Stories published in May, 2013

Baby 59: The newborn who was flushed down the toilet in China

They say there is no creature on earth like a mother frightened for her kids. The almost animal instinct to protect your offspring from harm is borne almost immediately inside a woman, along with her newborn. Whether it is an ape or a cheetah or a rat, all mothers are vicious when it comes to protecting their young. Yet, as the perversity of human condition would have it, not all vicious mothers are well-meaning. Every day the news bring cases that shake parents (and the non-parent reader as well) to their very core. Andrea Yates drowned her five children. Nina Koistenin, mother of ...

Read Full Post

Kalabagh dam: PML-N’s solution to our energy crisis?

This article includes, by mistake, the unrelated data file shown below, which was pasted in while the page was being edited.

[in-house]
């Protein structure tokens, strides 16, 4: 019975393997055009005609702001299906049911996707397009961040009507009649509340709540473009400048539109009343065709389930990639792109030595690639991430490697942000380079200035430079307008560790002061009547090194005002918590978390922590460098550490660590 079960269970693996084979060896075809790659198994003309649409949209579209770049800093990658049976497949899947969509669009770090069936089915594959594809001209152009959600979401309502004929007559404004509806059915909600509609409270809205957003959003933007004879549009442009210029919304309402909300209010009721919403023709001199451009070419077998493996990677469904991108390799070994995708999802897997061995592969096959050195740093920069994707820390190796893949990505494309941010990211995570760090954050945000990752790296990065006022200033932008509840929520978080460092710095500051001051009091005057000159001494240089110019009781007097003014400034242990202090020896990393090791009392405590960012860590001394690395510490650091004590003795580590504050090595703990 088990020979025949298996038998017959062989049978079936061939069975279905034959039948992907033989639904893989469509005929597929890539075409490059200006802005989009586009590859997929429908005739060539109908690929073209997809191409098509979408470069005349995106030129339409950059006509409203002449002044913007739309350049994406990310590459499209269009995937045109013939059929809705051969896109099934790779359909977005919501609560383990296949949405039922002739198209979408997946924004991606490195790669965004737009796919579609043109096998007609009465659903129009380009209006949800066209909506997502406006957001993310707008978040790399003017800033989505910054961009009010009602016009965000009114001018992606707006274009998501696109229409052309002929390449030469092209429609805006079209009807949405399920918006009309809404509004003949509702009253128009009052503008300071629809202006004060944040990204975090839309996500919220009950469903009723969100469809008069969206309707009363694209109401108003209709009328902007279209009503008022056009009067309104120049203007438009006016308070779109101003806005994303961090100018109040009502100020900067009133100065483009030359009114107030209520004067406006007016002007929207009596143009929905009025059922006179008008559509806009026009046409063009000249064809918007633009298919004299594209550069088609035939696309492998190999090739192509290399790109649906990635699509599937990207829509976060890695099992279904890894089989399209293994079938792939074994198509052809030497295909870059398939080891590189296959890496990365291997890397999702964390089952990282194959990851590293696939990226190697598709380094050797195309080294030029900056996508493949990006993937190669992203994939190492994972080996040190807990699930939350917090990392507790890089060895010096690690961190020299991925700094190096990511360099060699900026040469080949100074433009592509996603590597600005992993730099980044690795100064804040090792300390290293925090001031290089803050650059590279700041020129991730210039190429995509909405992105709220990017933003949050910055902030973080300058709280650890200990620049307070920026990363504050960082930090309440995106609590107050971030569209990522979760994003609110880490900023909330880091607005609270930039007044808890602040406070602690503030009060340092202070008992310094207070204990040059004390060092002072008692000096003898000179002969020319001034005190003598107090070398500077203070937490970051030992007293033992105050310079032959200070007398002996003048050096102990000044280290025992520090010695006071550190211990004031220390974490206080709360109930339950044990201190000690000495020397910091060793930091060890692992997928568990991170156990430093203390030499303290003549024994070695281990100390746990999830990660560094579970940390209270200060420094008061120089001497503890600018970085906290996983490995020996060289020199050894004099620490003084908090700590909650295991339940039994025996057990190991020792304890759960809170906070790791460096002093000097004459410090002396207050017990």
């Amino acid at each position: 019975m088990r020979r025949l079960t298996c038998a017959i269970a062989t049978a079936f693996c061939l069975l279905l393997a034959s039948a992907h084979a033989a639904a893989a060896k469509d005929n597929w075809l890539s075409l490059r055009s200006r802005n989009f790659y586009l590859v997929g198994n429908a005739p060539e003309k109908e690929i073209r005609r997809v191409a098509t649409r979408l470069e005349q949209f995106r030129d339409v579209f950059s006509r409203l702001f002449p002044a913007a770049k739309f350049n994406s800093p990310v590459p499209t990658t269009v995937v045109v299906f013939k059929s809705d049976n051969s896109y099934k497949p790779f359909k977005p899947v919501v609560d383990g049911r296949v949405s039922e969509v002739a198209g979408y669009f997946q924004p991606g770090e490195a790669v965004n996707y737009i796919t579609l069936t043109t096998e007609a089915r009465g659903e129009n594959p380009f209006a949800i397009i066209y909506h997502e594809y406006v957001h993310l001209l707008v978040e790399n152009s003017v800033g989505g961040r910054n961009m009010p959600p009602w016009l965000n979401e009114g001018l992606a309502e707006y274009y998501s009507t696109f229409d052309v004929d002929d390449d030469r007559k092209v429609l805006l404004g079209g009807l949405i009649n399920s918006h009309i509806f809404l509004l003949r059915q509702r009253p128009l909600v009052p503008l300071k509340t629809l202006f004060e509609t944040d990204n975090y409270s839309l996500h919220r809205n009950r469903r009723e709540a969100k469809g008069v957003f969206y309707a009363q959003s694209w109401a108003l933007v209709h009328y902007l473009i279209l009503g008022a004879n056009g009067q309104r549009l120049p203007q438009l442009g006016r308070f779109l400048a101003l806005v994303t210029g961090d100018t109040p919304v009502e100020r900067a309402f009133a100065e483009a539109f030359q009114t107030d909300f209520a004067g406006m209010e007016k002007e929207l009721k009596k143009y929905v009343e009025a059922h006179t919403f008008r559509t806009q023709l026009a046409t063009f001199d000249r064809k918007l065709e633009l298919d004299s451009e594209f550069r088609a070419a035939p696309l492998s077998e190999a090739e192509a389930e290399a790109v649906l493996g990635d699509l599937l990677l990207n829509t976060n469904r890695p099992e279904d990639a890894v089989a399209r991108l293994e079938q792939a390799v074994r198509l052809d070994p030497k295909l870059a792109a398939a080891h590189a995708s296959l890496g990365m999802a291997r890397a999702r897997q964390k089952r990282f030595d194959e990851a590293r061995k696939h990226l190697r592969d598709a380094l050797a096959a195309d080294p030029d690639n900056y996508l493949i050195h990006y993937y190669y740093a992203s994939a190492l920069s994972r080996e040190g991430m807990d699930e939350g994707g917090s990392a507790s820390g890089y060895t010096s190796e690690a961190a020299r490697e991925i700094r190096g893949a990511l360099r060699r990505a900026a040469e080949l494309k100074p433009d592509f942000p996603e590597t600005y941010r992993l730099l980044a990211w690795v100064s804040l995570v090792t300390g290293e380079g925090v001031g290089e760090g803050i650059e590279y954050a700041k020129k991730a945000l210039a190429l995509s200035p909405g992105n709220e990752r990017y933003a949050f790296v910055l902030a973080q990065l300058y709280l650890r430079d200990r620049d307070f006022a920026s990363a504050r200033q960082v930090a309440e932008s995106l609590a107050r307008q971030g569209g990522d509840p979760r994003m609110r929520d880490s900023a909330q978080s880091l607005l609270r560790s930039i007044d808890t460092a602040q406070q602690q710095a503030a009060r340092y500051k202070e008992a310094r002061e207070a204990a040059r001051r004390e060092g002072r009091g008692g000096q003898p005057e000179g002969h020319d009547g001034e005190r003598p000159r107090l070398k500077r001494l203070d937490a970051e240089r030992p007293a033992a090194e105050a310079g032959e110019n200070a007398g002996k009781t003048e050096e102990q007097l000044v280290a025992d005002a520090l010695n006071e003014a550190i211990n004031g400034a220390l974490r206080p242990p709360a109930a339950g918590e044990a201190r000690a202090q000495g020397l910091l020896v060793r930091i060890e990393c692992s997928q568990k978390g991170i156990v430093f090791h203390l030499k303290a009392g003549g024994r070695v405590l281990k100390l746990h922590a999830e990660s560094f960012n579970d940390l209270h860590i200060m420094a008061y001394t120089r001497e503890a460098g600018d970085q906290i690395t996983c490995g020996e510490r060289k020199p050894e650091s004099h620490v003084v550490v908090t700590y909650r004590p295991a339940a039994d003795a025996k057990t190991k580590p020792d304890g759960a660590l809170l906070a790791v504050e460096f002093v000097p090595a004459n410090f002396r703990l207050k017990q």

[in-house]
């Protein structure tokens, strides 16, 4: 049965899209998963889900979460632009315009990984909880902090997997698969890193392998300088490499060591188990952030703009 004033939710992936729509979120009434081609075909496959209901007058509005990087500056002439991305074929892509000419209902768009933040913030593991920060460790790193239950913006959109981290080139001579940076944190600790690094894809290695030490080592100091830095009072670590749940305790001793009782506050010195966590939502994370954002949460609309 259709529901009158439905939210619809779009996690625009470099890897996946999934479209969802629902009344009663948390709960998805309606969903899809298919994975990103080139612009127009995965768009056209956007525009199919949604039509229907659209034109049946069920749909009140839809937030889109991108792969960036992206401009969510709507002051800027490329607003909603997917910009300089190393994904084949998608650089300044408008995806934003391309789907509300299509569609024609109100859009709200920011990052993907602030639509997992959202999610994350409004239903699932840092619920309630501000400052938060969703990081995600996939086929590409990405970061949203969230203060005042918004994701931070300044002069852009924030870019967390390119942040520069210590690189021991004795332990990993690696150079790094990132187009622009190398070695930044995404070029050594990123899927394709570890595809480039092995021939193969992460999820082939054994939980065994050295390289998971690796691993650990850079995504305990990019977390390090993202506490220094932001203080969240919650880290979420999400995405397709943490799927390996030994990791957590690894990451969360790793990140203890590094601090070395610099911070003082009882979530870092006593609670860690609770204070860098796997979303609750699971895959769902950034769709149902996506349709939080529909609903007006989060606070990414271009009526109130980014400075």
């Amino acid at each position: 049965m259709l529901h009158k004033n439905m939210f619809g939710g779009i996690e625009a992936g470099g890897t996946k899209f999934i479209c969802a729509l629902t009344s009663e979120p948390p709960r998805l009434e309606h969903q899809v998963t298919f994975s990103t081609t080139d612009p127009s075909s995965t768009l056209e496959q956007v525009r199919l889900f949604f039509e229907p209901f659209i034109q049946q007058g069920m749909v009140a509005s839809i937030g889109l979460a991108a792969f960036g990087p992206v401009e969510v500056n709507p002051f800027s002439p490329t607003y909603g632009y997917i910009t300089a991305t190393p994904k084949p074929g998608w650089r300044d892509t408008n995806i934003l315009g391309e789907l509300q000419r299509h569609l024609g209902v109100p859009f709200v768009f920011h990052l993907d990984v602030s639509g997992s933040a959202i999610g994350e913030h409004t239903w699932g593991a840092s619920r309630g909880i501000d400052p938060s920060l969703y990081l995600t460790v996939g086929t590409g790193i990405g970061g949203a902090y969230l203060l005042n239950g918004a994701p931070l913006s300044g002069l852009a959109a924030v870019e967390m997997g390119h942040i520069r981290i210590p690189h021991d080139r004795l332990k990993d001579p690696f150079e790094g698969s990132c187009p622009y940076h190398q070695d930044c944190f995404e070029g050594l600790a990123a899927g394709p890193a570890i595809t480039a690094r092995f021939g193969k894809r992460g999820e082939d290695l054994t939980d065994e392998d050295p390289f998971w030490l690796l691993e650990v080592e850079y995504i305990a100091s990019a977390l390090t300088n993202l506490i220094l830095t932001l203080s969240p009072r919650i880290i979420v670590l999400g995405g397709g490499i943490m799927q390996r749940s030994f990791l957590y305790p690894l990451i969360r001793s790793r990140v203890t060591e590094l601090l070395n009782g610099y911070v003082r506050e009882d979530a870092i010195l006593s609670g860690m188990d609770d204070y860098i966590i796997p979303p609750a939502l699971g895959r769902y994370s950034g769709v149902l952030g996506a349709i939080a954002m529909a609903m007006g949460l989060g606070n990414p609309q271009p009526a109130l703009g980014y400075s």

Pakistan, after the elections, is once again faced with perhaps the most divisive political issue- the construction of the Kalabagh dam. One of the many expectations from the Pakistan Muslim League-Nawaz (PML-N) is to bring to life the Kalabagh dam; a subject that has been brushed under the carpet for a long period of time. So, the questions arise, will Mr Nawaz Sharif be able to address this issue through consensus among the provinces? And, will we as Pakistani citizens for once rise above our internal conflicts and work towards our collective development? It cannot be ruled out that the ...

Read Full Post

IPL6: Finally, it’s Mumbai’s turn

Lately, off the field controversies have stolen the limelight and it seems as if everyone has forgotten about the IPL 6’s final that took place on Sunday. This match was played between two of the strongest sides of the tournament; Chennai versus Mumbai. There was something peculiar about these two teams playing in the final and Lalit Modi’s suspension in the previous IPL stood witness to that. Though the rowdy crowd at Eden Garden had not forgotten this, it was as crowded and boisterous as ever. For Chennai Super Kings (CSK) the match itself was nothing new; this was their fifth ...